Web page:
By: Katrina Roe

Ten years ago, Steph Penny was told she was “living in sin”.

It was 2010 and Steph was engaged to be married. With her fiancé, she was attending three months of pre-marriage counselling. At this stage in her life, Steph did not have a desire for children.

When she expressed to the pastor that she felt no immediate desire for kids, she was told her indifference towards having children was sinful.

She left that session in tears; little did she know it would be just the start of the pro-child pressure.

“Friends and people at church started asking when we would have kids. Even while we were still engaged,” Steph wrote in her book Surviving Childlessness – Faith and Furbabies.

“They assumed I would become a baby-making machine the instant I got married.”

Friends, who knew of her previous book, Surviving Singledom, started asking her to write about being childless.

“So I started researching for this book. I discovered a couple of years into our marriage that I had an auto-immune disease and it was during my research that I worked out that my auto-immune disease actually carries a significant risk of miscarriage or of bad pregnancy.”

“We looked into it and we worked out the risk was way too high for us. We decided to remain childless. It was a choice, but it wasn’t really a choice,” she said.

“It was very difficult. We felt like we were backed into a corner, like the choice was effectively taken out of our hands by illness.”

Steph has coined a new term “Childless by Forced Choice” for those who feel the choice to have children has been taken away from them.

As well as sharing her own story, Steph shares the stories of many other couples who are childless, whether due to infertility, age or other circumstances.

“I was amazed by the resilience of these interviewees. A lot of people went through the depths of despair, they were grief-stricken, they were devastated. And somehow they were able to find supportive people, they were able to find reasons to live again, some of them were able to find faith. But they were able to find a way of living with that grief, in a way, not of overcoming it, but of living with it more like a roommate.”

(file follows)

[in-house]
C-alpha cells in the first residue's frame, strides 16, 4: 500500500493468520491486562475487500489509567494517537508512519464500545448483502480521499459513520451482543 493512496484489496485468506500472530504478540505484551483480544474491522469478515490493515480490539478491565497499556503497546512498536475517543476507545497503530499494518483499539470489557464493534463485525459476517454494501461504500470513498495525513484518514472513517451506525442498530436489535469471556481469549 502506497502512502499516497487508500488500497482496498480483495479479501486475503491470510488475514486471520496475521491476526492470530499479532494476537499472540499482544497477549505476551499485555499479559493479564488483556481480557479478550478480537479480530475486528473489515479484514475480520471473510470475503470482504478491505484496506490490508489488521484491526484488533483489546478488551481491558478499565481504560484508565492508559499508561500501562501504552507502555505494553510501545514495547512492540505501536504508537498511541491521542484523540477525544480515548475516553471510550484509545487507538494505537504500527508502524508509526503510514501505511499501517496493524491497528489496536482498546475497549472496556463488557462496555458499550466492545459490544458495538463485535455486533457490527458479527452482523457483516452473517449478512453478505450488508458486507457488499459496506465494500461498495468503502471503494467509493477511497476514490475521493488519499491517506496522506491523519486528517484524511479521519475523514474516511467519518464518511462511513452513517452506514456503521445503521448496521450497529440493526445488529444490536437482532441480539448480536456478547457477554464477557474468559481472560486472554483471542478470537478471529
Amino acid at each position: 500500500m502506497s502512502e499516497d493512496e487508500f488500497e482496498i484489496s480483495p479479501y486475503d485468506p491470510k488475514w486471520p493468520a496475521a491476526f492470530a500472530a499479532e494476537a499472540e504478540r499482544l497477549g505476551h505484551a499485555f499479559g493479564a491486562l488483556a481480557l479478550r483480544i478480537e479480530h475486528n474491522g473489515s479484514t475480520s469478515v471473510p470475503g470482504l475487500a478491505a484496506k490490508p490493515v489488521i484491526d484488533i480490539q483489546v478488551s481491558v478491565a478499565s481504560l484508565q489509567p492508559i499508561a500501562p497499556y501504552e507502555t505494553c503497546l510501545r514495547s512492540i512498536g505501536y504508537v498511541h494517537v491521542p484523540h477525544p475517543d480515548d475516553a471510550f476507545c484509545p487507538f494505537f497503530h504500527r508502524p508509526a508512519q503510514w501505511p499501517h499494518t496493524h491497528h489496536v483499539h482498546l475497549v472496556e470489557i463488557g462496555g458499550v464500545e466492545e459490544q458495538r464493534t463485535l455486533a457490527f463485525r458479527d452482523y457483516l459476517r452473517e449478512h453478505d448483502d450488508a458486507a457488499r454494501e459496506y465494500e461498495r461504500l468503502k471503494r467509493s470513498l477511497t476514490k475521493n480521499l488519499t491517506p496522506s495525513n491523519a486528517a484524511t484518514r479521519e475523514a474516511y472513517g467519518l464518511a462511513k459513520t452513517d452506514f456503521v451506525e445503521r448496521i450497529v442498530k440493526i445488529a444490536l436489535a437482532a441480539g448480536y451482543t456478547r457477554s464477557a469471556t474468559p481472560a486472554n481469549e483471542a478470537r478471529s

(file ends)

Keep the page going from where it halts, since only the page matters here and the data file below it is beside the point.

In Australia, one in four women under the age of 45 will not have children. In the UK, it is one in five. In Germany, it is as high as one in three. Yet often the church focuses on families with children at the expense of those who are childless.

In her book, Steph has included a special chapter for family and friends on how to be more supportive of those without children. She also writes about how the church could be more inclusive of childless families.

But what about that tricky question of why God doesn’t answer some people’s prayers to have a child?

“I think what it shows me is how God can be close to us in those times when we most need him, even if he doesn’t answer our prayers. That’s a really tricky area,” Steph said.

“That whole area of prayer is a mystery. This is what I think the church can get better at is sitting with mystery and going, ‘You know what? I don’t understand. But I’m still here for you’.”

Steph Penny’s new book is called Surviving Childlessness – Faith and Furbabies.

Article supplied with thanks to Hope Media.

About the Author: Katrina is a writer, radio presenter, children’s book author, and mother of three.